HIS initial reaction to a call from the Prime Minister's
appointments secretary last week had, he said, been "Oh no!"
Making his first public appearance since accepting the Crown's
nomination as the next Archbishop of Canterbury (he has still to be
elected by the Dean and Chapter of Catnerbury), the Bishop of
Durham, the Rt Revd Justin Welby, gave a self-deprecating account
of his career to date, but said that he was "utterly optimistic"
about the future of the Church of England.
Despite the commentary surrounding his appointment, which has
referred to dwindling congregations and internal division,
confidence was a key theme of Bishop Welby's statement, which was
rooted in an affirmation of the "unsung heroes" of the 16,000
churches of the Church of England.
The Church was "at one of those rare points where the tide of
events is turning," he said. In a "time of spiritual hunger", the
Church's parishes, churches and schools and "above all people"
meant that it was "facing the toughest issues in the toughest
Although mistakes were inevitable, "we will also certainly get
much right and do so already." While there were millions of people
in England "who have no connection to the church", there were also
growing churches, such as those in the dioceses of London and
Liverpool: "a lot of what we need to do is already being done."
There was also recognition of the "very hard issues" that
confront the Church of England today. His past experience in
conflict resolution and reconciliation, expounded on in the
question-and-answer session, could perhaps be discerned in his
statement. He would be voting in favour of the ordination of women
as bishops at the forthcoming General Synod, he said; but he had
seen "remarkable signs of God's grace and action" in the ministries
of those who could not accept this development.
Bishop Welby affirmed civil partnerships, stating that it was
"absolutely right for the state to define the rights and status of
people co-habiting in different forms of relationship". The Church
of England must have "no truck with homophobia". His defence of the
House of Bishops' submission to the Government's consultation on
same-sex marriage was rooted in a reference to the position of the
Church of England within the Anglican Communion rather than a
personal conviction about the proposed legislation or the arguments
about the institution of marriage set out by the House: "What the
Church does here deeply affects the already greatly suffering
churches in places like northern Nigeria."
He spoke of an awareness that he must "listen very attentively
to the LGBT communities, and examine my own thinking prayerfully
and carefully. I am always averse to the language of exclusion,
when what we are called to is to love in the same way as Jesus
Christ loves us. Above all, in the Church, we need to create safe
spaces for these issues to be discussed honestly and in love."
Of Dr Rowan Williams, whom he will succeed next March, Dr Welby
said that he was "one of the world's principal theologians and
philosophers", who "will be recognised as one of the greatest
Archbishops of Canterbury. . . On the basis that you should only
follow failures, this is a great mistake."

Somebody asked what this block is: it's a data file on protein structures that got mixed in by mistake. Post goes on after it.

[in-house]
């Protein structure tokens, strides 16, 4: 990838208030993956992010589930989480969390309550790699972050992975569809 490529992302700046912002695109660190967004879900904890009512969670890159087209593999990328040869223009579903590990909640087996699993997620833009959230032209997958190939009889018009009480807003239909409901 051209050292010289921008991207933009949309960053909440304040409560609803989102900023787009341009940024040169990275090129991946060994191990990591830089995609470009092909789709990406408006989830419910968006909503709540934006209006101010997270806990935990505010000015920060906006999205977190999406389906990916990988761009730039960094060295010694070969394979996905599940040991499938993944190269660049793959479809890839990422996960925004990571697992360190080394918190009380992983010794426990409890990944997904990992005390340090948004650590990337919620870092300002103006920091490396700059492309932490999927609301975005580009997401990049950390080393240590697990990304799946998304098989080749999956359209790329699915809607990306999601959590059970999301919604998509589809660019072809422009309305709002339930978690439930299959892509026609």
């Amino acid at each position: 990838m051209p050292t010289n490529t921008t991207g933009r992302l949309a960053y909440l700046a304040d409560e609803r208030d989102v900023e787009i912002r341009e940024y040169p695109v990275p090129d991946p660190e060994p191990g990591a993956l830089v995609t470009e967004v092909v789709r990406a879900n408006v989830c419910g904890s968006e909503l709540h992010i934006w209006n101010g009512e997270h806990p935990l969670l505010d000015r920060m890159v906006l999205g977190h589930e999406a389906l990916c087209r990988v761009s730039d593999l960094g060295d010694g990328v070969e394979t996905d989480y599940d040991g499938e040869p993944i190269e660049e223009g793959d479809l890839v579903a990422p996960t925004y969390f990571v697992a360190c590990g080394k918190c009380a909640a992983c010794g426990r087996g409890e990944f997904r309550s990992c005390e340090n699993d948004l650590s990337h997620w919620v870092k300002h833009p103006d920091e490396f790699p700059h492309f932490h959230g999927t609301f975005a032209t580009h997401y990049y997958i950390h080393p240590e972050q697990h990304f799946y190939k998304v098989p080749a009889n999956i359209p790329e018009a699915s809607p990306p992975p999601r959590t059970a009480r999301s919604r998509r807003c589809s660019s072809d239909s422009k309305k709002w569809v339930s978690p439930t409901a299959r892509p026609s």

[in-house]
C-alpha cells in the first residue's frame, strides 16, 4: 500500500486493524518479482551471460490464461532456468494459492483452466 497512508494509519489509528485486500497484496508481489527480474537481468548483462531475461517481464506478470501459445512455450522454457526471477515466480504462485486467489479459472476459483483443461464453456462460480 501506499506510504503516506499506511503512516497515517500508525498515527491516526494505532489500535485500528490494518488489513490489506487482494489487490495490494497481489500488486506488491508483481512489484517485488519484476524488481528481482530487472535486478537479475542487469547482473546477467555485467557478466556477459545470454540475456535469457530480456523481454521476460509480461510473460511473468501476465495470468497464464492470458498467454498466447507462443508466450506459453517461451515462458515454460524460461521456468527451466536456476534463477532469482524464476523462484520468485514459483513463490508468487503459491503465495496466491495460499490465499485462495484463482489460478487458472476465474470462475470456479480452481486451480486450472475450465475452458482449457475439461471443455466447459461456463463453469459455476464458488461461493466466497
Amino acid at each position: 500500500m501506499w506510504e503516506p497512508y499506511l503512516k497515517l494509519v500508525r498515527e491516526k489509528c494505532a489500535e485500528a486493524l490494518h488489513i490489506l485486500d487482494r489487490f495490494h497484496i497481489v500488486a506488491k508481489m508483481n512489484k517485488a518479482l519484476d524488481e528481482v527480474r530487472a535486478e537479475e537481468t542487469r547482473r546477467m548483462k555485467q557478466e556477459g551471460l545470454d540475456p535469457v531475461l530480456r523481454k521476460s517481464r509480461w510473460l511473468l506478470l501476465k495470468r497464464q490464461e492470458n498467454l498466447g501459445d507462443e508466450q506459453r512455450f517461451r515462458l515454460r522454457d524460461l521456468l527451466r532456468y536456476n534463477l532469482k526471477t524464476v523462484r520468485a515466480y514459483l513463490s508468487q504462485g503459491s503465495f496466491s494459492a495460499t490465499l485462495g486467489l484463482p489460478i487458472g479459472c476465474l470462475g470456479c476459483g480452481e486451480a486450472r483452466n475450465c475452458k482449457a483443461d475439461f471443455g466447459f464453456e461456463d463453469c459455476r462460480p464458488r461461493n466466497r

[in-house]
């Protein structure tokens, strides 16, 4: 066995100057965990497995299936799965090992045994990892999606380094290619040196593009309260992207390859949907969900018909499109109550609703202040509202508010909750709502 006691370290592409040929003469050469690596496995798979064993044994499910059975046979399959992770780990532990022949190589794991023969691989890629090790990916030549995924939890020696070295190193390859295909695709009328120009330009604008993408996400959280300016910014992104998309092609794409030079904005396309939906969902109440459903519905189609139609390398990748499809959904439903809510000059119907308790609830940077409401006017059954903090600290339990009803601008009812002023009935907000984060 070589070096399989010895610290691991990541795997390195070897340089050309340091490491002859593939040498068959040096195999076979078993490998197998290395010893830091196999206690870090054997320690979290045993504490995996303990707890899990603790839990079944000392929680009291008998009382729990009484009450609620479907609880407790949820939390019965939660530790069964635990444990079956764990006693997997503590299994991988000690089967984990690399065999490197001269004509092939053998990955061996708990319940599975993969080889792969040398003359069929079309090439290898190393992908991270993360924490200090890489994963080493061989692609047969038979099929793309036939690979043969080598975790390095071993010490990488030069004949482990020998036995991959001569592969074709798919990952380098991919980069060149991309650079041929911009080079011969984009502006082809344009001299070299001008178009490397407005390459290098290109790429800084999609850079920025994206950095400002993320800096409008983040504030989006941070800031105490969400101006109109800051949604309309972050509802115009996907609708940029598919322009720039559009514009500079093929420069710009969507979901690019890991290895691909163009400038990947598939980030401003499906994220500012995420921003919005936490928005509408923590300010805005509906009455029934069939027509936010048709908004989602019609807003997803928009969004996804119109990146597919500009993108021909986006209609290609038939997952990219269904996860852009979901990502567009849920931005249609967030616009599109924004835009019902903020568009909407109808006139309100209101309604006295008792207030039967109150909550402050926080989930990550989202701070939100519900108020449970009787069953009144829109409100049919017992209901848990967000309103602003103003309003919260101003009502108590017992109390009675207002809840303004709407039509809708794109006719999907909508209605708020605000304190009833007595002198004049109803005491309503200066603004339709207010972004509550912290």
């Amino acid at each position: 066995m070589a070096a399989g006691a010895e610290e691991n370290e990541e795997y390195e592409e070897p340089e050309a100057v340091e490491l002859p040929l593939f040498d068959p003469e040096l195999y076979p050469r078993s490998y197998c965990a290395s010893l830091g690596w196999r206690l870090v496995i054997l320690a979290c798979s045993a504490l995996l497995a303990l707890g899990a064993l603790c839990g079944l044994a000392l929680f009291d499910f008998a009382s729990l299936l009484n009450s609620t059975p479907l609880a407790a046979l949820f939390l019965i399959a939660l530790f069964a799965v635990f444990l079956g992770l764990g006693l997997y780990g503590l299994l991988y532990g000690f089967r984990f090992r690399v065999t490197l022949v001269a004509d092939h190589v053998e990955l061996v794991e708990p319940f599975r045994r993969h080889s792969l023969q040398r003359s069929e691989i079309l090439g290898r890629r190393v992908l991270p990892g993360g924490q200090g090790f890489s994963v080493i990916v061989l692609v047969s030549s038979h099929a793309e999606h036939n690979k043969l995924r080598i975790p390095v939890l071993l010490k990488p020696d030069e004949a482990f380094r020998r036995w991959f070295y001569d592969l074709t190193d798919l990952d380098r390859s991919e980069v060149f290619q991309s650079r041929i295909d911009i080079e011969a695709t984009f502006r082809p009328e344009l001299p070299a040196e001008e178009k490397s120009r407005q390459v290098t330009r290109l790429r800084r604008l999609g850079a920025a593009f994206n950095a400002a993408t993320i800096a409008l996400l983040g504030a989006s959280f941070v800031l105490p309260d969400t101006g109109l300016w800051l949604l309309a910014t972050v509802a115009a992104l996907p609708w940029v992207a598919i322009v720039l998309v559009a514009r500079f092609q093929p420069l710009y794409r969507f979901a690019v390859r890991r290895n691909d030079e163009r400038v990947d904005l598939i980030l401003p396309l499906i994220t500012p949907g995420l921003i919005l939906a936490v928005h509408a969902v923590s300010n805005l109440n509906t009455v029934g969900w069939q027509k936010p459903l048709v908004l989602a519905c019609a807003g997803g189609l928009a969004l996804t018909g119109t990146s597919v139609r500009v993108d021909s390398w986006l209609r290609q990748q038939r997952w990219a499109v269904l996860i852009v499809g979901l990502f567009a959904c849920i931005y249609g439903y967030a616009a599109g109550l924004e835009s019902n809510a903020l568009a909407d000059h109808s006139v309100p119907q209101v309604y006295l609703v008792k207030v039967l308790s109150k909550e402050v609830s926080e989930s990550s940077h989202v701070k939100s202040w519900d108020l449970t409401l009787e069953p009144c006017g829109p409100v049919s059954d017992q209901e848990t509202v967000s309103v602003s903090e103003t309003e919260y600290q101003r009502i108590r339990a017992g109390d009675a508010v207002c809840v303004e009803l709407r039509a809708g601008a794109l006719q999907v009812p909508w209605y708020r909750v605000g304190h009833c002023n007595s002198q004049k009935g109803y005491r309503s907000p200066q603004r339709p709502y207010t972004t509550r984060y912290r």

The work of the Church of England was done, he said, not
primarily on television or at Lambeth Palace, but in the 16,000
churches, "where hundreds of thousands of people get on with the
job they have always done of loving neighbour, loving each other,
and giving more than 22 million hours of voluntary service outside
the church a month". He had "never had demands on me as acute as
when I was a parish priest".
He was enthroned as Bishop of Durham on 26 November last year,
and it is only ten years ago that he was the Rector of Southam, in
Although much has been made of his career in finance in the oil
sector, he was wary of "exaggerating" the value of his career
outside the Church, arguing that "what we are really about is God,
and God's love in Jesus Christ". His "horrendously bad" personal
experience of investment meant that the Church of England should be
relieved that he had no control over its finances. "Otherwise our
position would be really abysmal."
He recognised, however, the value of having worked "in a world
where the Church was felt by many to be completely irrelevant", and
the importance of "speaking in a way that enables people to be with
Jesus Christ in their daily life". He admitted to being "a bit of a
geek" with regard to reading about economics.
A Benedictine Oblate for the past 15 years, he referred to the
"treasures of contemplative prayer and adoration" and the "rich and
challenging social teaching" of the Roman Catholic Church. Asked
about Cardinal Newman, he suggested that "you would have to be
complete idiot not to be influenced" by the theologian.
In a year in which Churches have rejected the Anglican Covenant
put forward by Dr Williams as a means of preserving unity, Bishop
Welby suggested that the Anglican Communion remained, "for all its
difficulties, . . . a source of remarkable blessing to the world .
. . one of the main sharers of reconciliation and hope in Jesus
Bishop Welby, who began his words with a short prayer, said that
he hoped that he was defined not by his education at Eton, of which
much had been made in the press, but "because I love and follow
Jesus Christ". His background was perhaps evident in that "I have a
better barber and spend more on razors than Rowan Williams".